Thing I Hate: The album art for Cobra Starship's new album, "Hot Mess." It's sleazy. And the pastel colors make me feel like it was designed by someone just playing around with photoshop for the first time. Which is why at first I thought it was a joke, but now I'm not so sure. Not only has Cobra Starship done the "portrait with cut off eyes" cover before, but the water, stringy hair, and shiny skin take it from cheap joke to gross. They are one of my favorite bands, and I'm so so proud that they've just made it into the Top 40, but I just don't get what they're doing lately. I like where they're going with "Pete Wentz is the Only Reason We're Famous" but not so much with "Good Girls Go Bad." I'll see what happens when they're new video comes out next week.

Sunday, June 21, 2009

No Doubt at the Comcast Center (aka one of my all time favorite shows)

No Doubt and Paramore at the Comcast Center, June 20, 2009. That's one of those date's that's going to stick in my head for a while, just like January 20, 2008 (Cobra Starship at the Middle East) and September 23, 2008 (Weezer at the Tsongas Arena in Lowell). It was that good.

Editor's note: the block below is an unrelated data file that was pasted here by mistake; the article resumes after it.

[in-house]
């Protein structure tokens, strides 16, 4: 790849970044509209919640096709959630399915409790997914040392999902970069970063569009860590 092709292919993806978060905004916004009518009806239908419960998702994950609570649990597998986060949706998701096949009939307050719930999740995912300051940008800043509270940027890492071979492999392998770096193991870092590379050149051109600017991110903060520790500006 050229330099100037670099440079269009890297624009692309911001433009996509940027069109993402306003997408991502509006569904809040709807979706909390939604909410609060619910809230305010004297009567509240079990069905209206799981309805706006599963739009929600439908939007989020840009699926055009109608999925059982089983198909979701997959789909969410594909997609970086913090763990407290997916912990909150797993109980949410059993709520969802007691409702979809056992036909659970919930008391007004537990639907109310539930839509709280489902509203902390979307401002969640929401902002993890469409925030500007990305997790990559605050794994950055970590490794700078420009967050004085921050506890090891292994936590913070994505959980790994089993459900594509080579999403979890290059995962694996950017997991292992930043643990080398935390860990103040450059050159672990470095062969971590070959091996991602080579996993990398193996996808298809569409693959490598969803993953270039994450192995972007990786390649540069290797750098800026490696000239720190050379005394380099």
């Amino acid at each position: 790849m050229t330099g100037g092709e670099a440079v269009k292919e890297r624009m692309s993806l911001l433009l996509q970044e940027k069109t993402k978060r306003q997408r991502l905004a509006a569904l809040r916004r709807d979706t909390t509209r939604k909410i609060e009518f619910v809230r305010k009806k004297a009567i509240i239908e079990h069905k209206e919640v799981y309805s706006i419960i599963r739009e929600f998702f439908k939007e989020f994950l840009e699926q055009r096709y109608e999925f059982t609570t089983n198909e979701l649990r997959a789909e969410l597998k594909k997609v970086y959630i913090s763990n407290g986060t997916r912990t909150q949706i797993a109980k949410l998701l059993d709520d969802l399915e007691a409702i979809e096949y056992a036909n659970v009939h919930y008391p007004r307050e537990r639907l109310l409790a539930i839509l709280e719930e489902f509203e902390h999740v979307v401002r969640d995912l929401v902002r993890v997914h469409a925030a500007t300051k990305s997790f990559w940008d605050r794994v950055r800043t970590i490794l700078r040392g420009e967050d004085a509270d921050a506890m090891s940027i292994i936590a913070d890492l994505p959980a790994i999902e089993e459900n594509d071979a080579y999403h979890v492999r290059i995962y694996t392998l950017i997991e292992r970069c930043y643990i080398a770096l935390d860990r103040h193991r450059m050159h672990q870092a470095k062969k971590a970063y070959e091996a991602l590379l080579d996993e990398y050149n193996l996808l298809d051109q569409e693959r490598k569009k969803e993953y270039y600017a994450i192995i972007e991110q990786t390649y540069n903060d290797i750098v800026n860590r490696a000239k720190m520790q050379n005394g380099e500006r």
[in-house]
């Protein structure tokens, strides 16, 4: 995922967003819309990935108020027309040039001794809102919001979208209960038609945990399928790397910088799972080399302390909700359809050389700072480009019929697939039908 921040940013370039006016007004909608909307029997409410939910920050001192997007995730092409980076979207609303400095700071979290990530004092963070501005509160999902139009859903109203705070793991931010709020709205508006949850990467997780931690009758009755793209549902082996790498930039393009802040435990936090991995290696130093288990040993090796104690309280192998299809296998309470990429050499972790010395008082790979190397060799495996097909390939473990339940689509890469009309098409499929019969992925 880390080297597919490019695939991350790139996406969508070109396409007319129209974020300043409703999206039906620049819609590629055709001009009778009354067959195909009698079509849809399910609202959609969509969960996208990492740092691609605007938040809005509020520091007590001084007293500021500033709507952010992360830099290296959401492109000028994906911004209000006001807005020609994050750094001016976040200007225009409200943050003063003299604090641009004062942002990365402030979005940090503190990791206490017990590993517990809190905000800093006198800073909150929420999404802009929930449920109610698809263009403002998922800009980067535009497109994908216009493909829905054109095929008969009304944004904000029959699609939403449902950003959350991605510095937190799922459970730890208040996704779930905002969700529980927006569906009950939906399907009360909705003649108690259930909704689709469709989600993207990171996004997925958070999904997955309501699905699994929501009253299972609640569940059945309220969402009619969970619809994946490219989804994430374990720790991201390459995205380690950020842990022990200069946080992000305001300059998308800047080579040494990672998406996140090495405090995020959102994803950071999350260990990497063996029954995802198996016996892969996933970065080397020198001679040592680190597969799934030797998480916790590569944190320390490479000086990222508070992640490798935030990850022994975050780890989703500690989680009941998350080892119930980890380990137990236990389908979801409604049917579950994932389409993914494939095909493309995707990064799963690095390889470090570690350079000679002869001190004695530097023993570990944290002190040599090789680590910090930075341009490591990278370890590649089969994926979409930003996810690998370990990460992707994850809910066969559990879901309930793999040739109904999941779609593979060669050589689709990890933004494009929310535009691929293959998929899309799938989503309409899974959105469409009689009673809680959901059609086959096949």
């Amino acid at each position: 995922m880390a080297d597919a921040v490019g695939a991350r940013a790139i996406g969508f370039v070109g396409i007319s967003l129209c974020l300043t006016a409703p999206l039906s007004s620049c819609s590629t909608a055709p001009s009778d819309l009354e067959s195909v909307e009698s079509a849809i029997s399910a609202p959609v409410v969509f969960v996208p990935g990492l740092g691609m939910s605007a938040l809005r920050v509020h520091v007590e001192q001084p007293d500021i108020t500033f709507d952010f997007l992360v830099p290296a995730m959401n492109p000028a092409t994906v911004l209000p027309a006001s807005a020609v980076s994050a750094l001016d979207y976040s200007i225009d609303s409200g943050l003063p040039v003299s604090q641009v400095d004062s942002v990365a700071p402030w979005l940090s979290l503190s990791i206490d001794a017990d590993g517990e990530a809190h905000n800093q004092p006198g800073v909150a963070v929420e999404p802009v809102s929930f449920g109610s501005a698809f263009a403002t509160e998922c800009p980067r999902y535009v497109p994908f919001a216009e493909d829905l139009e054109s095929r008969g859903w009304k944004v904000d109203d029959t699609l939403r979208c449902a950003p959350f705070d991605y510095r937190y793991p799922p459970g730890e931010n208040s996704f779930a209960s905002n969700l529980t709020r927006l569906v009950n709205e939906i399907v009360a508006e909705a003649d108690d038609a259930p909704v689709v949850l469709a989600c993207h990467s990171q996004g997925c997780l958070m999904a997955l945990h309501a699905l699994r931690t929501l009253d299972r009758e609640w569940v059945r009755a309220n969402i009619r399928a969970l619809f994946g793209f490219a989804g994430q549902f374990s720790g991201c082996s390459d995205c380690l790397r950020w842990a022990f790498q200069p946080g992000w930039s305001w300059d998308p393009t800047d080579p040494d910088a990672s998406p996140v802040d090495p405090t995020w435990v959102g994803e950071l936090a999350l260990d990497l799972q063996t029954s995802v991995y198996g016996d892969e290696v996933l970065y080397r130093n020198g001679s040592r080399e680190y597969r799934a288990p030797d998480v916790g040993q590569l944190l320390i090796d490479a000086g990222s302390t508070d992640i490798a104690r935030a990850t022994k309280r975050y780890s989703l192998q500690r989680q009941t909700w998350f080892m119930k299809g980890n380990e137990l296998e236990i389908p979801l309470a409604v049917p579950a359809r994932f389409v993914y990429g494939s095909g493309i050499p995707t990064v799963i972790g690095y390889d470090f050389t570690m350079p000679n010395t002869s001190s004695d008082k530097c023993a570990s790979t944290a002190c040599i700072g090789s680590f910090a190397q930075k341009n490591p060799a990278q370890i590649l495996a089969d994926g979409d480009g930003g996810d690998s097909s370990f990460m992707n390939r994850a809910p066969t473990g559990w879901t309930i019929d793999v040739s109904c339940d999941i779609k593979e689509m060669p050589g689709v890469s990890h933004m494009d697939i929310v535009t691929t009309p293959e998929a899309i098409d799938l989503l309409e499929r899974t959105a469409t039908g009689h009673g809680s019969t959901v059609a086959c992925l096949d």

It started out slightly sad. After waiting in line and fearing the impending forecasts of rain, the lady checking bags threw away my umbrella. Apparently they're not allowed. I was a little perplexed (what am I going to do with a mini, fold up umbrella?) but rules are rules and I should have checked ahead. Meh. After chatting with a couple in front of me in line (who were in their late 20s, early 30s, and could not for the life of them understand the scary scary things that were happening with scene kids in zebra print leggings) I entered through my spiffy Tour Club entrance and got inside early. I met up with a friend who works there, only to find out that he had met Adrien Young about 20 minutes before. I was beyond jealous, but he snagged me some earplugs (I had forgotten mine) for which I was eternally grateful, and I headed down to my seat. Section 2, Row Q, Seat 41. It was only 5 rows behind the pit and I was beyond excited. I chatted with a girl who had just spent 8 hours driving up from Virginia to see the show, and was going to have to spend the 8 hours right after the show driving back so that she could get to work the next morning. She had seen No Doubt before, and swore that it was worth it. Little did I know how absolutely correct she was.